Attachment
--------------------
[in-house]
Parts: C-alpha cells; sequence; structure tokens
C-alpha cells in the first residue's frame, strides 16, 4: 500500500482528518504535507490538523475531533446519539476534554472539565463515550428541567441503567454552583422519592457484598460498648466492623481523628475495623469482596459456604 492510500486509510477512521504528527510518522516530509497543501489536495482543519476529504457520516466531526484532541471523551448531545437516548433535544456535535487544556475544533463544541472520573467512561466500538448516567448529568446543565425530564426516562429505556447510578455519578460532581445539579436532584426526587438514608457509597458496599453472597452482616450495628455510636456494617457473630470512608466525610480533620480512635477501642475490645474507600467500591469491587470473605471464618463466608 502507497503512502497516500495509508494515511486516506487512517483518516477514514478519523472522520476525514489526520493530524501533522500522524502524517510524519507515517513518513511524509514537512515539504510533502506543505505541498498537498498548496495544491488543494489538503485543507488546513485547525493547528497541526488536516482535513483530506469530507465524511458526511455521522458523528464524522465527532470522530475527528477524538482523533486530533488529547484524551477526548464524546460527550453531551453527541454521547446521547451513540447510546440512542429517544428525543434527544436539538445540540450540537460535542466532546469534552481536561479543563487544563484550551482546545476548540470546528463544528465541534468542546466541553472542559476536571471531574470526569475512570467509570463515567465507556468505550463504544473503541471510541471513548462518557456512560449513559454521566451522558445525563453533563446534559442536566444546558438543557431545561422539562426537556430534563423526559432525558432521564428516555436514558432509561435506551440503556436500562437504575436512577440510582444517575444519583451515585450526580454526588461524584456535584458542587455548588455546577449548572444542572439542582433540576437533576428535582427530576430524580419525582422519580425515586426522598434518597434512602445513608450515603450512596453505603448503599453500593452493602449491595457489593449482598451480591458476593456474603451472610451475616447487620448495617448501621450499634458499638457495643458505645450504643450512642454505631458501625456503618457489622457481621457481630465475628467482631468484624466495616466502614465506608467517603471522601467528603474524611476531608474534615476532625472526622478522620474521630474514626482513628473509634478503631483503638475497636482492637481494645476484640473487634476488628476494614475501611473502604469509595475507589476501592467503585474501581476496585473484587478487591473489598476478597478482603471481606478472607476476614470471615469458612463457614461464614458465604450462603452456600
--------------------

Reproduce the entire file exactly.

[in-house]
Parts: C-alpha cells; sequence; structure tokens
C-alpha cells in the first residue's frame, strides 16, 4: 500500500482528518504535507490538523475531533446519539476534554472539565463515550428541567441503567454552583422519592457484598460498648466492623481523628475495623469482596459456604 492510500486509510477512521504528527510518522516530509497543501489536495482543519476529504457520516466531526484532541471523551448531545437516548433535544456535535487544556475544533463544541472520573467512561466500538448516567448529568446543565425530564426516562429505556447510578455519578460532581445539579436532584426526587438514608457509597458496599453472597452482616450495628455510636456494617457473630470512608466525610480533620480512635477501642475490645474507600467500591469491587470473605471464618463466608 502507497503512502497516500495509508494515511486516506487512517483518516477514514478519523472522520476525514489526520493530524501533522500522524502524517510524519507515517513518513511524509514537512515539504510533502506543505505541498498537498498548496495544491488543494489538503485543507488546513485547525493547528497541526488536516482535513483530506469530507465524511458526511455521522458523528464524522465527532470522530475527528477524538482523533486530533488529547484524551477526548464524546460527550453531551453527541454521547446521547451513540447510546440512542429517544428525543434527544436539538445540540450540537460535542466532546469534552481536561479543563487544563484550551482546545476548540470546528463544528465541534468542546466541553472542559476536571471531574470526569475512570467509570463515567465507556468505550463504544473503541471510541471513548462518557456512560449513559454521566451522558445525563453533563446534559442536566444546558438543557431545561422539562426537556430534563423526559432525558432521564428516555436514558432509561435506551440503556436500562437504575436512577440510582444517575444519583451515585450526580454526588461524584456535584458542587455548588455546577449548572444542572439542582433540576437533576428535582427530576430524580419525582422519580425515586426522598434518597434512602445513608450515603450512596453505603448503599453500593452493602449491595457489593449482598451480591458476593456474603451472610451475616447487620448495617448501621450499634458499638457495643458505645450504643450512642454505631458501625456503618457489622457481621457481630465475628467482631468484624466495616466502614465506608467517603471522601467528603474524611476531608474534615476532625472526622478522620474521630474514626482513628473509634478503631483503638475497636482492637481494645476484640473487634476488628476494614475501611473502604469509595475507589476501592467503585474501581476496585473484587478487591473489598476478597478482603471481606478472607476476614470471615469458612463457614461464614458465604450462603452456600